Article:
As told to Nicole Audrey Spector.
At 48, I suddenly experienced stabbing pain in my lower right abdomen. Though the discomfort came and went quickly, I didn’t take too much notice at first; perhaps because the sensation came and went quickly?
One night, however, my pain became unbearable and I thought I might die. I developed a high fever and became violently ill – my heart raced and sweat poured off of me trembling with fear.
I lived alone and considered calling an ambulance; instead I decided to just try and make it through the night until eventually falling asleep. When morning came I made an appointment with my healthcare provider (HCP), who saw me immediately.
As soon as I arrived at my primary care provider’s office, they immediately recognized something was amiss with my health. Fearing I may have appendicitis, they put me in an ambulance and sent me off to a nearby hospital, where they conducted numerous tests to ascertain exactly what was wrong with me.
A CT and MRI both revealed a massive, possibly cancerous mass on my left ovary and two smaller ones on both of my right ones, the former apparently moving and causing pain on my lower right side.
I remember looking at an image of a larger mass and feeling disoriented in my body. I remember wondering, “So this is how people find out they may have cancer?”
Not being afraid was quite surreal for me! Thanks to the quality of care from the emergency room doctor I saw – who was respectful, easy to talk with, and an exceptional listener; in constant communication with my HCP who promptly reviewed all tests performed and referred me to Dr. Stone, an incredible OB-GYN who later reviewed my records as part of an impressive team effort.
Dr. Stone quickly demonstrated her dedication to self-advocacy. Like my healthcare team in the ER, her team was exceptional – they treated me as an active participant rather than someone simply receiving care; never once did I need to fight to be heard by decision makers about decisions related to my care.
No doubt was left as to the necessity of surgically extracting my ovary with its larger mass immediately, but its nature remained uncertain. If cancer were confirmed during surgery, steps would need to be taken accordingly – potentially including radical hysterectomy surgery to remove my cervix, uterus, part of vagina, and nearby lymph nodes if required by Dr. Stone and myself if necessary. I agreed with this procedure.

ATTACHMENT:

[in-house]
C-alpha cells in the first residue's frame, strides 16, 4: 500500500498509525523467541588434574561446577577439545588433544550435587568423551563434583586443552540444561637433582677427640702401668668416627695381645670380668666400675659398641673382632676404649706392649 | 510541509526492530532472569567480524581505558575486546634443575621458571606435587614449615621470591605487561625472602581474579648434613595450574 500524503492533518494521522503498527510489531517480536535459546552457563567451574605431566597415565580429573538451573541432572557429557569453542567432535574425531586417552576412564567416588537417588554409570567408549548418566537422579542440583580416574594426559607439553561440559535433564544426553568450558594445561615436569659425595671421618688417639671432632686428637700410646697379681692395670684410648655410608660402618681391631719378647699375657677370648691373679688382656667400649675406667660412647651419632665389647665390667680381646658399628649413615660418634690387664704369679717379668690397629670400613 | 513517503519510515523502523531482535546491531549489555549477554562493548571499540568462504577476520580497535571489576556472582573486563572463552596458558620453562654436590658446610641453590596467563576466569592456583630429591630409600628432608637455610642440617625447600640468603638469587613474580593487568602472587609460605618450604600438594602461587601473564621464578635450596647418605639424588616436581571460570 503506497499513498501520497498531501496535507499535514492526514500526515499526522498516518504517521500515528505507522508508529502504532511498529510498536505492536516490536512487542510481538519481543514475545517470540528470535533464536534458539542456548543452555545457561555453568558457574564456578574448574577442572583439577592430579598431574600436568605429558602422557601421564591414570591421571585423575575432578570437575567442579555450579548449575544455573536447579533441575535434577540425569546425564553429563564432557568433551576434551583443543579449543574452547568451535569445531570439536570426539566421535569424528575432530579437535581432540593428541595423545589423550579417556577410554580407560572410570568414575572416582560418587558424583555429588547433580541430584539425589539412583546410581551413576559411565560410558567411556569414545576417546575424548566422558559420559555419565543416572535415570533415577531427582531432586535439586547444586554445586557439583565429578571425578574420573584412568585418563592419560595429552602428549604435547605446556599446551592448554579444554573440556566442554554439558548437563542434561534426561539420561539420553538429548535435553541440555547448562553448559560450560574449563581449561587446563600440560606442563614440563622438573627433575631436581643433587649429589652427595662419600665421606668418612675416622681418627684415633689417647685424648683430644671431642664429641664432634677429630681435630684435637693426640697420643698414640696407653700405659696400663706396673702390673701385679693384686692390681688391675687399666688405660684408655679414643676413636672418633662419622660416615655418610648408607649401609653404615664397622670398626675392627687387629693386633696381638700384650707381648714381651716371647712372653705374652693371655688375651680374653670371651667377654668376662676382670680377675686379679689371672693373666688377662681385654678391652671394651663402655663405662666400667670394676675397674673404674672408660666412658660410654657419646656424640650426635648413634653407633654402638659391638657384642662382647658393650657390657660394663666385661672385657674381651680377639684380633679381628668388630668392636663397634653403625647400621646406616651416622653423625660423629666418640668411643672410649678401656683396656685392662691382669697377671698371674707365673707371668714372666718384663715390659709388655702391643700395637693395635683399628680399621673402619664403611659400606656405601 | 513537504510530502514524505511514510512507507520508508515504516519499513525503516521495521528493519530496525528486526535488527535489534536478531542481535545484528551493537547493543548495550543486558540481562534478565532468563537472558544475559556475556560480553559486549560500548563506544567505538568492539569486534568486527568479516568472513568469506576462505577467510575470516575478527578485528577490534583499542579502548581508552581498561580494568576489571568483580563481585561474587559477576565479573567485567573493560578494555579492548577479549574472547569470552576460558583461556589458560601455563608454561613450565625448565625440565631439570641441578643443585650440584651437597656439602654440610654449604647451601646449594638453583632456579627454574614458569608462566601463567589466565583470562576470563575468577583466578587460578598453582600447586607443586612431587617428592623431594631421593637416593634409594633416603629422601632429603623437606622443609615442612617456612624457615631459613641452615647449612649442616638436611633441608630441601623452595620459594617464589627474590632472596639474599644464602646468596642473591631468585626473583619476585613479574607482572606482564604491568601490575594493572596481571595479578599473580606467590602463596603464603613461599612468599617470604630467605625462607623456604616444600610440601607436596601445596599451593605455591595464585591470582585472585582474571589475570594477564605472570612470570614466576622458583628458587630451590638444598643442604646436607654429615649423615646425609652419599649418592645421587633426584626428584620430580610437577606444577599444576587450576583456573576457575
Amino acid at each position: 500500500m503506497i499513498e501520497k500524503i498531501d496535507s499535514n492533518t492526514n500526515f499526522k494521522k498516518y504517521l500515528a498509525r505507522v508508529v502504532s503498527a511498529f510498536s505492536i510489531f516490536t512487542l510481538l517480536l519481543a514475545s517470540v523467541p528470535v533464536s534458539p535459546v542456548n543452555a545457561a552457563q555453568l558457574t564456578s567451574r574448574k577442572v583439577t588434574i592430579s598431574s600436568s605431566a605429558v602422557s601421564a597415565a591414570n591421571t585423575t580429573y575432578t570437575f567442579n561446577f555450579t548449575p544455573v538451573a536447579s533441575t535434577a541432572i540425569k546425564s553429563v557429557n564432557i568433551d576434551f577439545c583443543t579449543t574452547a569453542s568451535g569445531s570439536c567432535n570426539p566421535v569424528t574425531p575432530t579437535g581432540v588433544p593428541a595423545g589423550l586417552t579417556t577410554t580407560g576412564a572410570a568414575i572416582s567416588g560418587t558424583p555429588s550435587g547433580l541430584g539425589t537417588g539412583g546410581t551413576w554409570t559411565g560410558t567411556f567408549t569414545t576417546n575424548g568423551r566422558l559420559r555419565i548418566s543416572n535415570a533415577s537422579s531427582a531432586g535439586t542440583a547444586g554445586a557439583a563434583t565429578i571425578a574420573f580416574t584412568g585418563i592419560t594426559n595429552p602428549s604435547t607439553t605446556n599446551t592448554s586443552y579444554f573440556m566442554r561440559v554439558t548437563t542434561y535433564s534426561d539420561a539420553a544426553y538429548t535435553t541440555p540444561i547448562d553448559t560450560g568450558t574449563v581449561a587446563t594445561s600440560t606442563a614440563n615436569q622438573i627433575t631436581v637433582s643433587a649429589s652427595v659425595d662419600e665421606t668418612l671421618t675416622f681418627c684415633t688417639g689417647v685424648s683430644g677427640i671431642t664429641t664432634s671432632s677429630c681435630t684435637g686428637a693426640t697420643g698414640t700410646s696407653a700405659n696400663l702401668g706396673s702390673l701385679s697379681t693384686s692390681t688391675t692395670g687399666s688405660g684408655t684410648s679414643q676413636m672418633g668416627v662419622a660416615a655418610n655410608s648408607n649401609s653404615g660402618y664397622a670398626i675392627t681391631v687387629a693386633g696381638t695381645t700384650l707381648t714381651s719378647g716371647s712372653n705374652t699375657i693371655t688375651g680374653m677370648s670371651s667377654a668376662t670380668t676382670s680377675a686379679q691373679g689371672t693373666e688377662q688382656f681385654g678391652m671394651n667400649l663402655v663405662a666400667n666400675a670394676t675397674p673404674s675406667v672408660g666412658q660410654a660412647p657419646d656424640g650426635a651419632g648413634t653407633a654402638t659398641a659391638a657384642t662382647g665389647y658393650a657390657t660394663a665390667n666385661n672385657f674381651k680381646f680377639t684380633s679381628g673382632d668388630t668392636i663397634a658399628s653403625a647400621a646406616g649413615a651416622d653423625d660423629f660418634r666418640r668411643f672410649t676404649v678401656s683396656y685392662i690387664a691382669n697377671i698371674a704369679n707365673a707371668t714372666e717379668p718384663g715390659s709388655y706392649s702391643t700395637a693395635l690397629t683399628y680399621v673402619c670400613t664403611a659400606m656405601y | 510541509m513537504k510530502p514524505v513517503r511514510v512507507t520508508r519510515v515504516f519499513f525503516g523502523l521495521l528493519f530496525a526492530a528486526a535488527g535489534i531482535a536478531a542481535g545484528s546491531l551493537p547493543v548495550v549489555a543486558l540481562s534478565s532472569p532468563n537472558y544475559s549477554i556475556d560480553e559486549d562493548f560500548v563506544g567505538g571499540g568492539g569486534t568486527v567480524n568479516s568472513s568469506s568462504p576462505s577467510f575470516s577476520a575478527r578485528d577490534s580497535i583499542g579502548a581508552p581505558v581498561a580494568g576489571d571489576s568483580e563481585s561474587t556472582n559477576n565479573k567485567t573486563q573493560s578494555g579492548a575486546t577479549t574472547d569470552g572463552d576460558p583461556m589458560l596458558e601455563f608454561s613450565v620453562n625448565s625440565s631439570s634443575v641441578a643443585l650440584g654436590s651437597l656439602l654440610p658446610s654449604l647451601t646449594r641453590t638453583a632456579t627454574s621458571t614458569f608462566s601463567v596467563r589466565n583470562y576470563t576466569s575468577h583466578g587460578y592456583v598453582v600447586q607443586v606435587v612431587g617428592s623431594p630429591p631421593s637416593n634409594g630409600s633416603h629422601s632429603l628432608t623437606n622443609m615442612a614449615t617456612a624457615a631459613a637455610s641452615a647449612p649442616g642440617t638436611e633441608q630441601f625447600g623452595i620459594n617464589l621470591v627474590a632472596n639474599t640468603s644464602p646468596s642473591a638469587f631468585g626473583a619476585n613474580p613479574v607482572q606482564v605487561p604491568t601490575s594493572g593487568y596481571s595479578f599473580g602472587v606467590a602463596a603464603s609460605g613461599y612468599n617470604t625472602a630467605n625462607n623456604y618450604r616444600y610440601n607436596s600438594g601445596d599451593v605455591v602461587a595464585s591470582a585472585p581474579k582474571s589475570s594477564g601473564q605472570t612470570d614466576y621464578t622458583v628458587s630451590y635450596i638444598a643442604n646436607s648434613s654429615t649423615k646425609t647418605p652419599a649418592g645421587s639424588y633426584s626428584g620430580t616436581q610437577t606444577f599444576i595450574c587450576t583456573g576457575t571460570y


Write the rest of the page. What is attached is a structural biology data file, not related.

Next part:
Dr. Stone and her team took an incisional biopsy immediately following surgery and confirmed I had ovarian cancer; as soon as this diagnosis was made, a radical hysterectomy was immediately scheduled.
As soon as I woke up from surgery, my mother came in to inform me of my diagnosis: ovarian cancer. While she was devastated, I actually took the news quite well: never having married nor had children was something I never considered desirable, but thanks to my mom I now realize living alone doesn’t equate to having less of a life than one with husbands and children. So losing reproductive organs wasn’t saddening at all; rather it seemed necessary in order to combat cancer effectively.
Peace came easily thanks to my faith and trust in God. Instead of asking for freedom from cancer or even just not dying, I surrendered myself completely to his plan and love – this gave me confidence that made life easier and gave me strength and assurance in myself and in myself alone.
Soon after undergoing surgery, I realized I had made the correct choice.
Dr. Stone assured me of this fact: I will recover 100%!
Though my surgery had gone well, my battle against cancer had just begun. Dr. Stone explained that because ovaries move around inside your abdomen cavity and release cancerous cells into it, four months of chemotherapy would likely be required in order to eliminate them all.
Chemo was tougher than I imagined it would be, yet I tried my hardest to maintain a positive outlook and find some aspects less traumatizing than anticipated. For instance, while losing my hair could have been traumatizing for me personally, instead it turned out that going proactive made things less so. For instance, instead of worrying about it too much during chemotherapy sessions I made use of the cancer resource center’s free buzzcut and free wig services; trying them all on was like being at Disneyland; my natural hair hadn’t made me feel beautiful so these made up just what my natural hair hadn’t.
As I underwent chemotherapy treatments, I had to reduce some of my work obligations. My colleagues and community were wonderfully understanding; as a result, I moved into part-time employment. At first this felt unsettling – after all, I’m an artist at heart who often puts their artistic passion on hold so they can prioritize work duties – but through chemotherapy treatment came clarity: first be an artist then an employee.
Even once chemotherapy was finished and I was declared disease-free, I continued to explore who I was as an artist. I changed jobs to become a cancer self-management facilitator – not only does this position fulfill my passion for advocacy work; but it allows more time for creating art – something which brings me true happiness.
Cancer can be terrifying. I know first-hand from personal experience. Yet it can also be transformative: thanks to God, an incredible medical team and my inner wisdom emerging, I am an even better and more fulfilled human now than I was prior to cancer diagnosis.
This resource was produced with support from Merck.
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